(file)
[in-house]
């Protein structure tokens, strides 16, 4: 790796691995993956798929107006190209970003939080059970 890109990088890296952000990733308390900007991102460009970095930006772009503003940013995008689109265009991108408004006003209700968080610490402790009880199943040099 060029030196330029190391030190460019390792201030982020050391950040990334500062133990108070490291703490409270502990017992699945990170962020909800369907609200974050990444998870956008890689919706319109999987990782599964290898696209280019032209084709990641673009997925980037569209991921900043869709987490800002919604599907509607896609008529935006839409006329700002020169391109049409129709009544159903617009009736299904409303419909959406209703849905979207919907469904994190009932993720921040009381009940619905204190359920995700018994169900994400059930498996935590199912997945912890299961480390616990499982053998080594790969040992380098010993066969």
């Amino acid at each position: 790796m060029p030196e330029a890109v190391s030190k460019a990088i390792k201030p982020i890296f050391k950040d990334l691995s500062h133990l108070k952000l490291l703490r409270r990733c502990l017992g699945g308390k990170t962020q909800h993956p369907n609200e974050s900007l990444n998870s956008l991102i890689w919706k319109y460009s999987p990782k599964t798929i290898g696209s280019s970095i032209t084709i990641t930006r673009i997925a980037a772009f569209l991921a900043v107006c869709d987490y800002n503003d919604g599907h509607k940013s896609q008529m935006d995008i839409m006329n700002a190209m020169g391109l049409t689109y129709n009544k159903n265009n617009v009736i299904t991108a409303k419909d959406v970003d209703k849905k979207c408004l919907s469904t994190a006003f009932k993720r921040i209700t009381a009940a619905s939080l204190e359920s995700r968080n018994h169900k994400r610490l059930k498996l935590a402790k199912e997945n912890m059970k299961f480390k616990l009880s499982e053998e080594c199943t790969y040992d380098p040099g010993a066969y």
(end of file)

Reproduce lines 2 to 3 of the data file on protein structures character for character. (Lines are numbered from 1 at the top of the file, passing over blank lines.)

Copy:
């Protein structure tokens, strides 16, 4: 790796691995993956798929107006190209970003939080059970 890109990088890296952000990733308390900007991102460009970095930006772009503003940013995008689109265009991108408004006003209700968080610490402790009880199943040099 060029030196330029190391030190460019390792201030982020050391950040990334500062133990108070490291703490409270502990017992699945990170962020909800369907609200974050990444998870956008890689919706319109999987990782599964290898696209280019032209084709990641673009997925980037569209991921900043869709987490800002919604599907509607896609008529935006839409006329700002020169391109049409129709009544159903617009009736299904409303419909959406209703849905979207919907469904994190009932993720921040009381009940619905204190359920995700018994169900994400059930498996935590199912997945912890299961480390616990499982053998080594790969040992380098010993066969």
């Amino acid at each position: 790796m060029p030196e330029a890109v190391s030190k460019a990088i390792k201030p982020i890296f050391k950040d990334l691995s500062h133990l108070k952000l490291l703490r409270r990733c502990l017992g699945g308390k990170t962020q909800h993956p369907n609200e974050s900007l990444n998870s956008l991102i890689w919706k319109y460009s999987p990782k599964t798929i290898g696209s280019s970095i032209t084709i990641t930006r673009i997925a980037a772009f569209l991921a900043v107006c869709d987490y800002n503003d919604g599907h509607k940013s896609q008529m935006d995008i839409m006329n700002a190209m020169g391109l049409t689109y129709n009544k159903n265009n617009v009736i299904t991108a409303k419909d959406v970003d209703k849905k979207c408004l919907s469904t994190a006003f009932k993720r921040i209700t009381a009940a619905s939080l204190e359920s995700r968080n018994h169900k994400r610490l059930k498996l935590a402790k199912e997945n912890m059970k299961f480390k616990l009880s499982e053998e080594c199943t790969y040992d380098p040099g010993a066969y």